Terry Hanlon of Dillon Gage Metals in Dallas predicted gold futures, having endured a setback since touching record prices in early September, will recover next year and push higher because demand will continue rising. He also pointed to questions about economic situations in the U.S., Europe and elsewhere in the world as potential drivers of the precious metal.
"Gold's long-term prospects remain strong as demand continues to rise, while growth in world supplies should remain limited," the company president said. "Uncertainty about U.S., European and other economies will clearly keep investors interested in precious metals in 2012."
He pointed to this Friday's European Union summit, for which anticipations are running high regarding the formulation of a resolution to the euro zone's debt scourge.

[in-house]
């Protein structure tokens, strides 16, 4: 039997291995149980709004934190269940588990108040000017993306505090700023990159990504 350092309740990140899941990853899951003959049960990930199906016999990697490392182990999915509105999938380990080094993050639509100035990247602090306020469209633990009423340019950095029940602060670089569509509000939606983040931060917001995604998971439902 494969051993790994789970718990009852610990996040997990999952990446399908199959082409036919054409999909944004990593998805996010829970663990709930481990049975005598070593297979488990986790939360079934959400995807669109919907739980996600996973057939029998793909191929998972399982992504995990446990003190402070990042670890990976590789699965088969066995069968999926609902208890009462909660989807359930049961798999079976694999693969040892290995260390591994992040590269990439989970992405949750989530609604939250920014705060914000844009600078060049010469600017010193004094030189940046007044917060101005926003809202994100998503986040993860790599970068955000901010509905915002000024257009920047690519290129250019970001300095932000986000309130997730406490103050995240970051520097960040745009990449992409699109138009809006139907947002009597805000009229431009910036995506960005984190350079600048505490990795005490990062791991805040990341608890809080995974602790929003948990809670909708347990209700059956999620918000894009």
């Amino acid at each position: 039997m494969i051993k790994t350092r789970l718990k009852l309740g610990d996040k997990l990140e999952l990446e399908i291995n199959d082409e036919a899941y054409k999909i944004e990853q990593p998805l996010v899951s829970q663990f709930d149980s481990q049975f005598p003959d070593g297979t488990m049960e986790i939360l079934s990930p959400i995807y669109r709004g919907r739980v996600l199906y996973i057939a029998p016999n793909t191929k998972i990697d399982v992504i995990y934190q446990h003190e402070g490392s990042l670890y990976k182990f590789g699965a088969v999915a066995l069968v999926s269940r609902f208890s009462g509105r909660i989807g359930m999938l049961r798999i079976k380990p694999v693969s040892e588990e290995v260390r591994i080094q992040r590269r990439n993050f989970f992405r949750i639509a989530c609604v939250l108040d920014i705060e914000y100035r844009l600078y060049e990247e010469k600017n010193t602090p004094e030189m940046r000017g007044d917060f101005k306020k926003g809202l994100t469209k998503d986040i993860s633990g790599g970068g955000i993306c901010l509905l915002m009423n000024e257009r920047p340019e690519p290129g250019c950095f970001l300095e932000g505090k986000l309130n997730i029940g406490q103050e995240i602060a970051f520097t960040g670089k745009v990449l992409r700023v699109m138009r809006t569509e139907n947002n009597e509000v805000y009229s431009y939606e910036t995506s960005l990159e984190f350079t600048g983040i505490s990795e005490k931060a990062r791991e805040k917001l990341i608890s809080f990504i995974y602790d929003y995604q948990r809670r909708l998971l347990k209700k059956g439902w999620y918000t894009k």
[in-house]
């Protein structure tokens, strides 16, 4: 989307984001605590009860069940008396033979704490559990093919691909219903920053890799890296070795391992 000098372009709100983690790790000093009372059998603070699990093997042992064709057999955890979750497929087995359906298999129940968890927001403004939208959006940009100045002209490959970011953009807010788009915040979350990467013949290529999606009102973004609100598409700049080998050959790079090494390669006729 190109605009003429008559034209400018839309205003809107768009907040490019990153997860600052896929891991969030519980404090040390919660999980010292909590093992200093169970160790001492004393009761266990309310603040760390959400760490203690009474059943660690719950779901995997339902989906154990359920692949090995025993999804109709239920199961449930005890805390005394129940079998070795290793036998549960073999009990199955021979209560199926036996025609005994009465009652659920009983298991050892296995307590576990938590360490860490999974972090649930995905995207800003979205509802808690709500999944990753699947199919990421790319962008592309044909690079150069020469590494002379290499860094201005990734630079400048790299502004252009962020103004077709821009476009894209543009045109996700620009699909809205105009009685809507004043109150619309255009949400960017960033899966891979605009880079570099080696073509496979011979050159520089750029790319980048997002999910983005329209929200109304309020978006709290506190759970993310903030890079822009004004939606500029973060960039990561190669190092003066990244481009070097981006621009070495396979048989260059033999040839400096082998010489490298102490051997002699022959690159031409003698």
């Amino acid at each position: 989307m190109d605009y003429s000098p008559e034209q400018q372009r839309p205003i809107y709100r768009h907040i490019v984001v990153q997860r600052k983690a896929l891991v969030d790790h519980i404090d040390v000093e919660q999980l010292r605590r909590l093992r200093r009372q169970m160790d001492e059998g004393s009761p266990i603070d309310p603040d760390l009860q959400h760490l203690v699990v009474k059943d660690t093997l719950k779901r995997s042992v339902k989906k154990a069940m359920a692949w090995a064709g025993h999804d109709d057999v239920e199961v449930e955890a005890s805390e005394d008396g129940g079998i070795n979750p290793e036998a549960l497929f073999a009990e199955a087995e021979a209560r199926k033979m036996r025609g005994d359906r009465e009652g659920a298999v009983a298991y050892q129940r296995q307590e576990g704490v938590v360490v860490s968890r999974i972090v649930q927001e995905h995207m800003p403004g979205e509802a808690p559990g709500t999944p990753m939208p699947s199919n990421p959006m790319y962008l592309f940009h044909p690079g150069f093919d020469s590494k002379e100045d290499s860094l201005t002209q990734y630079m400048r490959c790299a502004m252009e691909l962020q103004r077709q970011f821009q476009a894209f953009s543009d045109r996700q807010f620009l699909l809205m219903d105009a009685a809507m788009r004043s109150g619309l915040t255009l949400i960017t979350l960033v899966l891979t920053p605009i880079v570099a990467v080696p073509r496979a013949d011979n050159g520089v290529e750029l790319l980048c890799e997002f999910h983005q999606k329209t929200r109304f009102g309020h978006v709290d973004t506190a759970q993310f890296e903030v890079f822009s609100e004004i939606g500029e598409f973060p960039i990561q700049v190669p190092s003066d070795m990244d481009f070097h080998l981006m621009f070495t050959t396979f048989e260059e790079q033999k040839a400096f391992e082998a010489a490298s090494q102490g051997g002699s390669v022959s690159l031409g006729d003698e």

Gold futures are hurtling toward achieving an 11th consecutive year of annual gains after having begun the year priced at around $1,400 per troy ounce. The yellowish metal was worth around $1,733 per troy ounce on Tuesday afternoon.
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